On their first day of grad­uate school at North­eastern, Sean Kevlahan told Adam Hatch of his ambi­tious vision: Hatch would invent some­thing amazing, and Kevlahan would help him sell it. Four years later, their biotech­nology startup Quad Tech­nolo­gies has made it to the final round of the pres­ti­gious 2013 Mass­Chal­lenge, an annual global startup com­pe­ti­tion that this year has more than $1 mil­lion in accel­er­ator grant funding up for grabs.

In 2012, Kevlahan and Hatch co-​​founded Quad, which aims to com­mer­cialize a unique dis­solv­able hydrogel, along with fellow class­mate Brian Plouffe  and asso­ciate pro­fessor of chem­ical engi­neering Shashi Murthy. In June, the com­pany, which has received sup­port from Northeastern’s student-​​run ven­ture accel­er­ator IDEA and the Health Sci­ences Entre­pre­neurs pro­gram, was named one of 128 Mass­Chal­lenge semi-​​finalists from a pool of more than 1,200 appli­cants. Since then, the North­eastern entre­pre­neurs have been privy to an elite lineup of talks, lec­tures, and net­working events; finan­cial, spa­tial, and men­tor­ship resources; and the gen­eral “water-​​cooler effect” that emerges when you put more than 100 inno­v­a­tive thinkers in one room.

On Tuesday, Mass­Chal­lenge once again whit­tled down the com­pe­ti­tion, this time from 128 star­tups to 26. As part of the elite group, Kevlahan will have the chance to pitch his busi­ness to a panel of judges com­prising startup exec­u­tives from com­pa­nies ranging from Kayak to ZipCar.

The results of the final round of the com­pe­ti­tion will be announced on Oct. 30 at the Boston Con­ven­tion and Exhi­bi­tion Center, where $1 mil­lion in accel­er­ator grants will be dished out. In addi­tion, three Mass­Chal­lenge spon­sors will also award prizes to some entrepreneurs.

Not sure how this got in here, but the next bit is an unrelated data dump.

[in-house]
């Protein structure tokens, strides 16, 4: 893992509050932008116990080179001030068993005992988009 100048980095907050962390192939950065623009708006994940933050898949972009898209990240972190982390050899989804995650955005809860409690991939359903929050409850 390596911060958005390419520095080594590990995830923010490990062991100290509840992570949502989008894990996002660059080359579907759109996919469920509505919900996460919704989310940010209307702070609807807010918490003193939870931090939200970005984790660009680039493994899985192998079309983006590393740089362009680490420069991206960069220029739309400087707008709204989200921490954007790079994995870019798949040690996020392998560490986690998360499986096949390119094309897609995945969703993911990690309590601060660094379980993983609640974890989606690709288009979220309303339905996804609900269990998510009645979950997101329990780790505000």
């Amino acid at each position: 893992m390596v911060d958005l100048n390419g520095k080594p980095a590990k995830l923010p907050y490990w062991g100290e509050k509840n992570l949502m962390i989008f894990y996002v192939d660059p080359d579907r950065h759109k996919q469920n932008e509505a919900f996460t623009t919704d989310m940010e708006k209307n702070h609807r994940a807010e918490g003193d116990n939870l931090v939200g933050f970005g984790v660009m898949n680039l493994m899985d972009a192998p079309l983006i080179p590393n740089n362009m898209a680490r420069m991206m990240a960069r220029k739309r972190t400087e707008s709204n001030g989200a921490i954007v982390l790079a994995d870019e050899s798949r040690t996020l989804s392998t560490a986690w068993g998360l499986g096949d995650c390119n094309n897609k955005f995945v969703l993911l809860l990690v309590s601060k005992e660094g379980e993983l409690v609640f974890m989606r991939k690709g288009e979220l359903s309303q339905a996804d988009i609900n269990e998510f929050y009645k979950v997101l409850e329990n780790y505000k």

I already feel we’ve won,” said Kevlahan. “We’ve made great con­nec­tions, learned a lot, and received feed­back from high-​​level CEOs.”

The proph­e­sied inven­tion that gave birth to Quad is called QuickGel, which con­sists of an algae-​​derived polymer, poly­eth­ylene glycol, and a change­able “cap­ture pro­tein,” Kevlahan explained. This pro­tein works like a lock and key to selec­tively bind par­tic­ular cell types or bio­log­ical mol­e­cules. The beauty of the system is that a simple trick of chem­istry allows it to readily dis­solve once its job is done.

These cre­ative entre­pre­neurial minds envi­sion many appli­ca­tions for this mate­rial, but one is already promising to trans­form one field in par­tic­ular: stem cell research.

Plouffe, whose exper­tise lies in mag­netic cell sep­a­ra­tion and iso­la­tion, imme­di­ately rec­og­nized a use for the mate­rial in the con­tentious field. Stem cells hold great promise for treat­ment advances in dis­eases ranging from ALS to Parkinson’s Dis­ease to Hodgkin’s Lym­phoma, but there’s cur­rently no effec­tive method to purify the cells, which can derive any other cell type in the body.

It turns out there are hun­dreds of stem cells cir­cu­lating through our blood streams at any given moment. If we could har­vest those cells, said Kevlahan, then the need for con­tro­ver­sial embry­onic stem cells would become obsolete.

Stan­dard tech­nolo­gies use mag­netic par­ti­cles to sep­a­rate the stem cells from their sur­round­ings. The only problem with this method is the par­ti­cles never loosen their grip. Coating them with QuickGel pro­vides a straight­for­ward workaround, according to Kevlahan, and opens a flood­gate of inno­va­tion for stem cell researchers. “I like to say that stem cells are the next gold rush, and we’re sup­plying the pickaxe,” he said.